Global TIES team earns honors for solar lantern project
|A child at the Enchanted Village takes a look at the solar lantern designed by UC San Diego undergraduate students. Photo courtesy of Global TIES.|
San Diego, CA, May 15, 2018 -- Undergraduate students from UC San Diego designed and built an extremely affordable solar-powered lantern to provide not only light, but a source of income to a partner village in the Philippines. Their engineering and business savvy earned them the top spot in the Energy and Resources category at the Big Ideas social innovation competition at UC Berkeley, a third place finish at Booz Allen Hamilton’s Ideas Festival, and a spot at the Clinton Global Initiative University.
The One Village Philippines team, one of eight Global TIES projects at the UC San Diego Jacobs School of Engineering, designed, tested, and improved the solar lantern over the course of two years, and will deploy their latest version this summer. The students work in partnership with Filipino non-governmental organization Gawad Kalinga and their Enchanted Farm village to teach the villagers how to make and sell the lanterns as a source of sustainable income.
“The idea is that this will be a community-owned enterprise, and it will be the villagers that will be operating the business,” said Eric Richards, a third-year cognitive science and design for social innovation studies student at UC San Diego, and member of the One Village Philippines team.
The lanterns are made from recycled plastic jars and a bamboo stand— both of which can be locally sourced in or near the village — with a solar panel and electronic circuit bought in Manila, a one-hour drive from Enchanted Farm. The village does have electricity but it is costly and they experience frequent brownouts. Some surrounding villages do not have access to electricity at all. These solar lanterns provide a stable source of light to power the villagers’ evening and night activities, including allowing children to complete schoolwork after the sun sets.
|The circuitry of the solar lantern with its plastic encasing removed. Photo courtesy of Global TIES.|
Students deployed the initial version of the lantern two years ago, and have been field testing and improving it based on user feedback since then. It costs $3.50 USD to produce the lantern, and villagers will sell them for approximately $5 USD.
Elaine Silverman, a second year mechanical engineering student, said the lantern takes six to ten hours of direct sunlight to fully charge, and will provide light for about eight hours once fully charged. She said the students plan to continue improving the lantern with potential features, based on villager feedback, such as USB charging and additional handle designs to hold lantern like a flashlight.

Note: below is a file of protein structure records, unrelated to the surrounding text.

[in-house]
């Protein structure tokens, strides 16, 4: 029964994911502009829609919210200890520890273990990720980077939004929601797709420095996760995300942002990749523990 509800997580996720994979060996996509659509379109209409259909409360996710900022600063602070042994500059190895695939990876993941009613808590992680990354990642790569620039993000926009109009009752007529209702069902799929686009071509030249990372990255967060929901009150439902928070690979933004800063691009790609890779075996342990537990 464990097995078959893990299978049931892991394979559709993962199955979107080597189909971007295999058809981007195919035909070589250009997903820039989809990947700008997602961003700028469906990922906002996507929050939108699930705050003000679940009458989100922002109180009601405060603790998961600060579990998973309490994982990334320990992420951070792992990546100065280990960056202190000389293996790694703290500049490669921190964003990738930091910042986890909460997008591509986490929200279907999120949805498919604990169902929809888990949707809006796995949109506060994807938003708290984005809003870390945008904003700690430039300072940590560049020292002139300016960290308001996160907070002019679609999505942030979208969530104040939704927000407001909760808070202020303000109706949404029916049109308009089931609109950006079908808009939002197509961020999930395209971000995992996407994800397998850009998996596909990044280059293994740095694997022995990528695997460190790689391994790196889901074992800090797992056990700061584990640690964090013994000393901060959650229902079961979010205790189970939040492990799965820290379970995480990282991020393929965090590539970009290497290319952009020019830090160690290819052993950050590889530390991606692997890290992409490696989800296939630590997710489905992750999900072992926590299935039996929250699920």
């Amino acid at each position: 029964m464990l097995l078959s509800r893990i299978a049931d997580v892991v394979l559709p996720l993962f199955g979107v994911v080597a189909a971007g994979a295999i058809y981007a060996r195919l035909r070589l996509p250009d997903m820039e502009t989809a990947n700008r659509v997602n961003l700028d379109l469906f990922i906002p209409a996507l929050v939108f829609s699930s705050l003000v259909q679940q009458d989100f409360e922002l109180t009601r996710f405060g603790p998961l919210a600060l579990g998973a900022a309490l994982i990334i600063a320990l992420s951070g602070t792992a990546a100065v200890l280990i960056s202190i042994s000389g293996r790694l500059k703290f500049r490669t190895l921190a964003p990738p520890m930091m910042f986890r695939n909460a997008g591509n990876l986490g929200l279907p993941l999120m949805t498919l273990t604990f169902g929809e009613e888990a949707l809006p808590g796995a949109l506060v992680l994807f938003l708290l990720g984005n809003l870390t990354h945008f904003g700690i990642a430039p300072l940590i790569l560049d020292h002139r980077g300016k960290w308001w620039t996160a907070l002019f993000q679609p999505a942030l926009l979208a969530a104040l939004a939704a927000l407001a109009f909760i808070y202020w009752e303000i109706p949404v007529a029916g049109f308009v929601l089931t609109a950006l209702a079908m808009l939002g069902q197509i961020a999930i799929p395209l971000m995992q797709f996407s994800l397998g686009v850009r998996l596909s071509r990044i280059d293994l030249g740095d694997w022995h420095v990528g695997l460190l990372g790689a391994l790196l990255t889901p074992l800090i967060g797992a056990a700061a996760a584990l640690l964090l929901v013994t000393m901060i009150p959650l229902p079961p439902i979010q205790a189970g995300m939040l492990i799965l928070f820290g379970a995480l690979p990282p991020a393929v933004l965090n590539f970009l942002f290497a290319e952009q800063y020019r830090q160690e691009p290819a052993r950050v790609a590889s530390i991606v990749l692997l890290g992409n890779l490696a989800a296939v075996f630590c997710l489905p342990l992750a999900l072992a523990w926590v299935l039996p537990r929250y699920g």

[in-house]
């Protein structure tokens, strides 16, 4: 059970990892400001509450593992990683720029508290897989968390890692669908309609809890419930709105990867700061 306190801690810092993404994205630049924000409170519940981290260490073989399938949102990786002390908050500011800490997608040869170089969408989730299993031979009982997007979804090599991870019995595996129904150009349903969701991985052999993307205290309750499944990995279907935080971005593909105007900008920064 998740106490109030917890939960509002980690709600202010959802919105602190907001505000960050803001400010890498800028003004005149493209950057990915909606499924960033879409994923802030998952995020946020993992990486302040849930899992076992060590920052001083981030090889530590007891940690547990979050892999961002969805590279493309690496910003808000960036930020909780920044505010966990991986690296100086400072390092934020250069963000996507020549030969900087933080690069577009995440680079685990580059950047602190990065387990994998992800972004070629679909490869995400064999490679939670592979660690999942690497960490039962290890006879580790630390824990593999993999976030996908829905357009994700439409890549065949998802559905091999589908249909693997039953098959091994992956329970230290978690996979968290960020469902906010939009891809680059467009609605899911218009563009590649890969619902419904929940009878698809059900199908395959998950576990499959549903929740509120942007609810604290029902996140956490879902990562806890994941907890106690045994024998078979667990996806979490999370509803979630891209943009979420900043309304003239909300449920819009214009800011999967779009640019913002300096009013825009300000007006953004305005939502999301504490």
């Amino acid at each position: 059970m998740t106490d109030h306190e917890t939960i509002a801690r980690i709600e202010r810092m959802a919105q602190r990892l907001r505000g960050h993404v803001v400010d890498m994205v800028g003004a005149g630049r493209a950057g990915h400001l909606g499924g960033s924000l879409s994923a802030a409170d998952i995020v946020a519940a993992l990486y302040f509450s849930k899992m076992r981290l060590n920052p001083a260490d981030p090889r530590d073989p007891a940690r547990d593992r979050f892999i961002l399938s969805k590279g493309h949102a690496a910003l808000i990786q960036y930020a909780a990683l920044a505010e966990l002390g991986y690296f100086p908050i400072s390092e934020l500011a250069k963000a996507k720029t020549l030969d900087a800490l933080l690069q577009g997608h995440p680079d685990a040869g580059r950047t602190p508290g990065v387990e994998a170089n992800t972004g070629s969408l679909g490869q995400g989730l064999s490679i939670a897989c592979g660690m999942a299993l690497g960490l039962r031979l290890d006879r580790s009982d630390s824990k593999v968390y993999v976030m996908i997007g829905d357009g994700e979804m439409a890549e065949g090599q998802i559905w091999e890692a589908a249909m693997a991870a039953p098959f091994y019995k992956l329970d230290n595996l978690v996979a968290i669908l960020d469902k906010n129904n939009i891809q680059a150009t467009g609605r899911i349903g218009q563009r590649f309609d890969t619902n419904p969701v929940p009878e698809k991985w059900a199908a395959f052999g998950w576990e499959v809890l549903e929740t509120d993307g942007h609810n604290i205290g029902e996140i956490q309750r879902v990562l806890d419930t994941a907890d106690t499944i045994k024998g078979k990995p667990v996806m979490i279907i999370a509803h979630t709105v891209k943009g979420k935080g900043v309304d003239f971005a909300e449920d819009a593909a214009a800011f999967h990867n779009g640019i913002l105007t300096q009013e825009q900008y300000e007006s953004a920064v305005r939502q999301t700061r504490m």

Silverman said the technical component of the project has been an exciting challenge and learning experience, but she’s most enjoyed seeing how engineering can interface with humanitarian work.
|One Village Philipines team members at the Big Ideas social innovation challenge at UC Berkeley. Photo courtesy of Global TIES.|
“For me, the coolest part is we’re doing something very different-- we’re not just giving our partners lanterns, were helping them start their own community-owned enterprise,” Silverman said. “The impact of that is far greater than just giving them lanterns.”
One Village Philippines beat out 29 other graduate and undergraduate teams in their division at Big Ideas to claim the $9,000 prize, which will go towards fully implementing their solution and continuing to improve upon the lantern’s design. They are also one of four Global TIES teams selected to participate in the 11th annual Clinton Global Initiative University meeting in October in Chicago.
Global TIES is a course-based social innovation and sustainable community development program offered by the Jacobs School of Engineering. It partners interdisciplinary teams of UC San Diego students with nonprofits and non-governmental organizations to co-create solutions to socially urgent problems in San Diego and the developing world.
Jacobs School of Engineering